P1060238Cazuela de Pollo (chicken cazuela) is a traditional Chilean dish. It is derived from the Spanish cazuela, left over from the colonial days. There is a specific order to eating a cazuela, typically Chileans will drink the broth first and then eat the meat and vegetables. This dish is a regular meal in the country side and also commonly made with beef.


  • 1 Whole chicken – if you are in Australia, I suggest Inglewood Chicken, as a sustainable, ethical option
  • 4 cloves of garlic, whole but crushed to release the flavour
  • Half an onion, thickly sliced
  • Handful of carrot, sliced
  • Handful of red capsicum, sliced
  • 6 small potatoes
  • 1 large cob of corn, cut into 6 pieces
  • 6 portions of pumpkin with skin
  • Small handful of rice
  • 1 heaped tsp of dried oregano
  • 1 tsp ground cumin
  • Half a vegetable stock cube
  • Olive oil
  • Salt and pepper to taste



Prepare the chicken by removing the skin and fat.* Cut into parts (wings, breast, thighs etc.) and set aside. Sautee onion and garlic in olive oil until onion is translucent. Add the chicken and fry until white all over. Add carrot, capsicum, potato, pumpkin, rice, stock, herbs and spices along with enough boiling water to cover everything. Cook for about 30 – 40 minutes on low heat. When potatoes are just cooked, add corn and cook for a further 5 minutes. Season with salt and pepper to taste.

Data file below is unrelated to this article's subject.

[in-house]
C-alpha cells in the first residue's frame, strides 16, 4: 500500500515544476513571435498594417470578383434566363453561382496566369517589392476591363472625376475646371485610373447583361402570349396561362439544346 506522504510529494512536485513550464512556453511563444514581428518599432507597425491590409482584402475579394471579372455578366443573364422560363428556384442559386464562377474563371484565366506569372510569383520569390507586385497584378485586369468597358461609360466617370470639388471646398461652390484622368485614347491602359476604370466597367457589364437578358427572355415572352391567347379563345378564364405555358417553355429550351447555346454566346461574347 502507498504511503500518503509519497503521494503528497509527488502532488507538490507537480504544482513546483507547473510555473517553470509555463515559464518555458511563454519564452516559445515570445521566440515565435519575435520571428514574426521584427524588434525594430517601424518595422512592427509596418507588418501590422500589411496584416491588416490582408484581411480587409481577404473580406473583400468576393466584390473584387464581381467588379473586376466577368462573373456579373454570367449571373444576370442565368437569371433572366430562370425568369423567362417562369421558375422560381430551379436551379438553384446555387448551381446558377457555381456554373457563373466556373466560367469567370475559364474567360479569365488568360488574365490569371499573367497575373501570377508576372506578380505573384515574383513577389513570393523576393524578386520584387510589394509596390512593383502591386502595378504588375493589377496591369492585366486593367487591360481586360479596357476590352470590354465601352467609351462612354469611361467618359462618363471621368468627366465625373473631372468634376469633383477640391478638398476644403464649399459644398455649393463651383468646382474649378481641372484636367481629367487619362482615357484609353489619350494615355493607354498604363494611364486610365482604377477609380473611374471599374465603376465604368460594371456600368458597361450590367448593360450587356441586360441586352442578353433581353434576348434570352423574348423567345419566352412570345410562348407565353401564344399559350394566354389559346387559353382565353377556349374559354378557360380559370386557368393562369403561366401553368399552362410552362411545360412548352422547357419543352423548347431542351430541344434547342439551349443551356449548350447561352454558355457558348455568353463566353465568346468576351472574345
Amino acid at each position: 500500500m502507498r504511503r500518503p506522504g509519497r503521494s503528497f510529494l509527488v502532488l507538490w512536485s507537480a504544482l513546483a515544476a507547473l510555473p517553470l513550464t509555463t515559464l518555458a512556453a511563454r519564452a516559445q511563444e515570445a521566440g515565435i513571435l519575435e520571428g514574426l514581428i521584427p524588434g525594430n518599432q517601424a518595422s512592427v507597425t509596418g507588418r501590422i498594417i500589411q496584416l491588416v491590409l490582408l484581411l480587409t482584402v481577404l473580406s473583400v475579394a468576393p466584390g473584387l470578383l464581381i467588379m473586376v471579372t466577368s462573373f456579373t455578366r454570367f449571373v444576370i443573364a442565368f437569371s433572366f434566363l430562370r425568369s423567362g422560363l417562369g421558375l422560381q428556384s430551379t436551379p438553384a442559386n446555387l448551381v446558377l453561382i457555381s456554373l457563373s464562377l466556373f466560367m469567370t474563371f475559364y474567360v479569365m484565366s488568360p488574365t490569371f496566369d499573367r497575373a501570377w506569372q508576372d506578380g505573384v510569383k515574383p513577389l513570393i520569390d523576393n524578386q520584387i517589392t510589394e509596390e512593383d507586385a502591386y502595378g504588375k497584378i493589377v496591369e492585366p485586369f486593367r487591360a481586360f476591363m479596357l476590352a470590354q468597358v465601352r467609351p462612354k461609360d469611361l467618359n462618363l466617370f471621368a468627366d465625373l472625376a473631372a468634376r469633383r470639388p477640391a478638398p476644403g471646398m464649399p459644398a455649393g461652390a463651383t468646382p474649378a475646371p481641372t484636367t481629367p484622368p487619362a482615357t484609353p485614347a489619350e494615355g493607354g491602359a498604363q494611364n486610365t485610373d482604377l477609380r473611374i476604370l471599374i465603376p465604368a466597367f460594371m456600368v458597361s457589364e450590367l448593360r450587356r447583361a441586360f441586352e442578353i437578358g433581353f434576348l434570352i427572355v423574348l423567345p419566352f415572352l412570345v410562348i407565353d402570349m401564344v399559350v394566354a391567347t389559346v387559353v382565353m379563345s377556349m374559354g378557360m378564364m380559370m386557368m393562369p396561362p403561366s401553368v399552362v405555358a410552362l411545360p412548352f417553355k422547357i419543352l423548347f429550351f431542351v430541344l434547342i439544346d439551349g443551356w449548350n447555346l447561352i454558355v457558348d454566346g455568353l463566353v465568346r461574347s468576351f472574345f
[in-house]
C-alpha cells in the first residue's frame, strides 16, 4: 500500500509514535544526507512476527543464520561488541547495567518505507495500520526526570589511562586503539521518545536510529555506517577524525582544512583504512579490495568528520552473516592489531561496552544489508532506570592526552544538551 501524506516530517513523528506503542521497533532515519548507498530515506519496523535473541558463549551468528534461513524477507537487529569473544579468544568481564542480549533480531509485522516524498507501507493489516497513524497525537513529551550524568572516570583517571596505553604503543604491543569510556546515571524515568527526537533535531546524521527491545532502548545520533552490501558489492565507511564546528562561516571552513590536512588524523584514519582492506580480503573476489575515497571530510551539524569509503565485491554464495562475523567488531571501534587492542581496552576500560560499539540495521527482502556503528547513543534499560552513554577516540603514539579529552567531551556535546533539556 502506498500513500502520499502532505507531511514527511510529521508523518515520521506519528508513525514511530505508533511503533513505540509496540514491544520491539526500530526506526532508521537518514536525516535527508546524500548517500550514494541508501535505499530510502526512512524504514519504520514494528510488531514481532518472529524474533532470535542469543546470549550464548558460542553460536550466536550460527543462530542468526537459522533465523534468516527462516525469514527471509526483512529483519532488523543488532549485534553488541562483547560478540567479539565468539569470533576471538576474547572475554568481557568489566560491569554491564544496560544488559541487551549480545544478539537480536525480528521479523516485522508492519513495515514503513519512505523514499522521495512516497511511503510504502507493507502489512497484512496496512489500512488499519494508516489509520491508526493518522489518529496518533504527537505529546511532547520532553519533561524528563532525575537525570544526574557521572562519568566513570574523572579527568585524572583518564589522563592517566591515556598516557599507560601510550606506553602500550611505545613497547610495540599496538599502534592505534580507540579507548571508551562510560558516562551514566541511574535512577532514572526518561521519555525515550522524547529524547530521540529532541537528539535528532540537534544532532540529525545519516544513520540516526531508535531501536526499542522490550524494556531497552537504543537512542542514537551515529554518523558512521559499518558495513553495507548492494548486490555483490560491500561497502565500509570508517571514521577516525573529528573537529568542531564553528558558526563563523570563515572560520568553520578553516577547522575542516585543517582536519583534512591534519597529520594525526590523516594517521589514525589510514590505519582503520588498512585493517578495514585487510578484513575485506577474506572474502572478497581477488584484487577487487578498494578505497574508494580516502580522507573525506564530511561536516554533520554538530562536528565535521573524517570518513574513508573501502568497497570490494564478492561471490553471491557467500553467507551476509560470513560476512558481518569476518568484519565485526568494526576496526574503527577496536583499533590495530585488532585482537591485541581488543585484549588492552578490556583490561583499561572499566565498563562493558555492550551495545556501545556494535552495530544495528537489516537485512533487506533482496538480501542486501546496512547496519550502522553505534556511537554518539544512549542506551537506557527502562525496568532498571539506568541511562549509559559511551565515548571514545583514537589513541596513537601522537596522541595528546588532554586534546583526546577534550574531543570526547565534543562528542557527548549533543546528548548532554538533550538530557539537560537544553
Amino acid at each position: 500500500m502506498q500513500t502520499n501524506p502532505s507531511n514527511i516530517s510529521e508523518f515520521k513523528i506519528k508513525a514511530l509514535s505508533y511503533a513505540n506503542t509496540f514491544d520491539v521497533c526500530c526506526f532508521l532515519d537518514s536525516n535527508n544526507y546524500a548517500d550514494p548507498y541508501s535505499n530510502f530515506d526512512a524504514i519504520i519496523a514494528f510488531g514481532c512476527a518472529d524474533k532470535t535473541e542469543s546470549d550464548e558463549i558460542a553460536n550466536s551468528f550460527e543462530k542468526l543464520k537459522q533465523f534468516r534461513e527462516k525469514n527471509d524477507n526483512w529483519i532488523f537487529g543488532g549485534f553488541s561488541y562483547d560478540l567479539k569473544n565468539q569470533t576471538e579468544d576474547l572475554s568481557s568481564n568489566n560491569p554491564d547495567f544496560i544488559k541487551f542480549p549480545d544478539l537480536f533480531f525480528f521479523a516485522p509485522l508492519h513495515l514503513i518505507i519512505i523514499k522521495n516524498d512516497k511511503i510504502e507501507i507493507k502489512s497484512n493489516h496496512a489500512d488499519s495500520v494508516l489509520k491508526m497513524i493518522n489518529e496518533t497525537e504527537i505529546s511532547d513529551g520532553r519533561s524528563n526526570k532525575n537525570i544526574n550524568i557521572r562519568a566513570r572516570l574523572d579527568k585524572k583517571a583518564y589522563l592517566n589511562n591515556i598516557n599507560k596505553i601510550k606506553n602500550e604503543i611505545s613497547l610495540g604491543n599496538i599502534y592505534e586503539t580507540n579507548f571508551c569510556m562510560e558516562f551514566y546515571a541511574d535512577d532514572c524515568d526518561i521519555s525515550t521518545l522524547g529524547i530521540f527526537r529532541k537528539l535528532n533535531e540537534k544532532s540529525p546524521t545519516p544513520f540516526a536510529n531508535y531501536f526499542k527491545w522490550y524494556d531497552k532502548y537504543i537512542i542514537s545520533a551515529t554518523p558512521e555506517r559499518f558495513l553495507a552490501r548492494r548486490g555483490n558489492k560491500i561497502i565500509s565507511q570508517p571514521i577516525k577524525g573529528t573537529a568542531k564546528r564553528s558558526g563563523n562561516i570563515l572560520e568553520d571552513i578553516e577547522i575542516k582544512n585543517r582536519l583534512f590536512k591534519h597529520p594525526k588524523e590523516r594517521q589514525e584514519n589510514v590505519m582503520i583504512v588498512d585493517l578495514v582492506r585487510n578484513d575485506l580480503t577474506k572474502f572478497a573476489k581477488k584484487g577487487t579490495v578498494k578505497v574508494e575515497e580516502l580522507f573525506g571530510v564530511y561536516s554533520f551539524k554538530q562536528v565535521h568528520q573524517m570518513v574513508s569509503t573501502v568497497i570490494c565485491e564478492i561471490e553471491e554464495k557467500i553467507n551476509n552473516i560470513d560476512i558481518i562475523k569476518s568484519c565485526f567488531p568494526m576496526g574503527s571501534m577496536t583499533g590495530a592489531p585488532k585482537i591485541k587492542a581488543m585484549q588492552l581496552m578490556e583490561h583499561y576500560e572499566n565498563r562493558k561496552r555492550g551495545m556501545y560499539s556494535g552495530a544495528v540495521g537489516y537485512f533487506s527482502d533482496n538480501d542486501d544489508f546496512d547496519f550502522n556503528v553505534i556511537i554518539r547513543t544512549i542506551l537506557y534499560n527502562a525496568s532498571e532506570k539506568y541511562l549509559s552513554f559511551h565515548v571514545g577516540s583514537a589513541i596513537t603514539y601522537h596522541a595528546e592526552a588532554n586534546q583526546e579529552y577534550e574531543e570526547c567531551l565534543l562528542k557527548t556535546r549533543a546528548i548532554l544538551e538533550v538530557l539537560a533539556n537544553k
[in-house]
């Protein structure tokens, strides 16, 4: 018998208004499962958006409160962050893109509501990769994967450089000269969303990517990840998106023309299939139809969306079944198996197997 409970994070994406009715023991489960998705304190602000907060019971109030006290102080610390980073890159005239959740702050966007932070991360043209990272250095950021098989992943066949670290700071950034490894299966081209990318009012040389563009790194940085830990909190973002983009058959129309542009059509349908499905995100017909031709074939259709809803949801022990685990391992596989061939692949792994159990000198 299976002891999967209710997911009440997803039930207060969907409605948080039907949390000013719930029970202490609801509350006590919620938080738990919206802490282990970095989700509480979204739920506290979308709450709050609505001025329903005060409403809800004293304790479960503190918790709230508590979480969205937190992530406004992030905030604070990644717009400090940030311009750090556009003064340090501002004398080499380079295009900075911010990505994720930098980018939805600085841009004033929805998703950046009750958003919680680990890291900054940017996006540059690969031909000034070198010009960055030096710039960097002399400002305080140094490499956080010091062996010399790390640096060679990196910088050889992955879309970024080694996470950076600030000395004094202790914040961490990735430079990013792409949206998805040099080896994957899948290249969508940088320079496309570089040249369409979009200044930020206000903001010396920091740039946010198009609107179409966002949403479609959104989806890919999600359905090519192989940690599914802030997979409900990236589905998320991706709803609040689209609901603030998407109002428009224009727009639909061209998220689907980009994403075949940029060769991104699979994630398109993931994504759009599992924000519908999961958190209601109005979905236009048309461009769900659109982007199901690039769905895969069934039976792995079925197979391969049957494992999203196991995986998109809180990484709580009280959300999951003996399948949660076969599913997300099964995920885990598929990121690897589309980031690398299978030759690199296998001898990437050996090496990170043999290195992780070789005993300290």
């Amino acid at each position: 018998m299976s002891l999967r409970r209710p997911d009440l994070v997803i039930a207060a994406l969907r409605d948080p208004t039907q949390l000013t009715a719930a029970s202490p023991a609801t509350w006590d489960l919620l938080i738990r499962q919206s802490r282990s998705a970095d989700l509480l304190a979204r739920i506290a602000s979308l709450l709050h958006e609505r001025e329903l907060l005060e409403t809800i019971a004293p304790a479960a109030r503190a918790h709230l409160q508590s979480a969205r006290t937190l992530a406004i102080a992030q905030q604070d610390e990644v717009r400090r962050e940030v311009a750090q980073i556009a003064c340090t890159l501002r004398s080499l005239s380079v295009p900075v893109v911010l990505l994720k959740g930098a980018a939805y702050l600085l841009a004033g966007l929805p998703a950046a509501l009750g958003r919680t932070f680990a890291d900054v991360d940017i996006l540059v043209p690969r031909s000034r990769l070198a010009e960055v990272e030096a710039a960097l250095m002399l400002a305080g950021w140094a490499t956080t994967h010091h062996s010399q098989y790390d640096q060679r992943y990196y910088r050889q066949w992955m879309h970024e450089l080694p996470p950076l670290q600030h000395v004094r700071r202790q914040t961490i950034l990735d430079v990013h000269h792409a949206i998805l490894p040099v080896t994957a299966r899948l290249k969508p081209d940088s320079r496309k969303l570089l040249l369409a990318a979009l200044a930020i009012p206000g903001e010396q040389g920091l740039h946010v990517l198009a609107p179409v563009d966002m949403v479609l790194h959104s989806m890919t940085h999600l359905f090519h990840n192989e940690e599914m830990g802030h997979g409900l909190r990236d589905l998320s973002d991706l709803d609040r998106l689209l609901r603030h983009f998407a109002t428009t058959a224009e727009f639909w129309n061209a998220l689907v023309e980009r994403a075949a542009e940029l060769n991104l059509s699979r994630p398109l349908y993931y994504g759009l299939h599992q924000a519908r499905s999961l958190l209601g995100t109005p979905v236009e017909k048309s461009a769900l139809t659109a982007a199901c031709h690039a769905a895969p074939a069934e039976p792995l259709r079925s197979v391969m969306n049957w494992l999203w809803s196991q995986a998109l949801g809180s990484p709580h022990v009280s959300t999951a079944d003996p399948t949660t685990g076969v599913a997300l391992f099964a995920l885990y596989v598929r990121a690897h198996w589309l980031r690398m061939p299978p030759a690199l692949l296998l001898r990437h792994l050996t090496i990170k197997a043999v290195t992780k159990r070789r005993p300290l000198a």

To serve, each bowl should have 1 potato, one portion of pumpkin, 1 piece of corn, 1 portion of chicken and the bowl filled with the broth. This recipe serves 6.

*Depending on how fatty you want the broth to be more or less fat can be removed.


A Vegetarian in Chile: Part 1 Porotos Granados

Travelling as a vegetarian can be challenging, especially when you don’t have a house and you’re moving around a lot. “Good luck finding vegetarian food in a restaurant in South America” they told me. “You’re gonna have to start eating meat again” they warned. And they had a point. It was tough, the first few weeks. I pretty much lived off cheese empanadas (a kind of Chilean pastry which is AMAZING but definitely not good for your waistline). I even broke vegetarianism one time at an “asado” (BBQ) because the only options were meat, sausage, meat empanadas, bread with meat, or alcohol.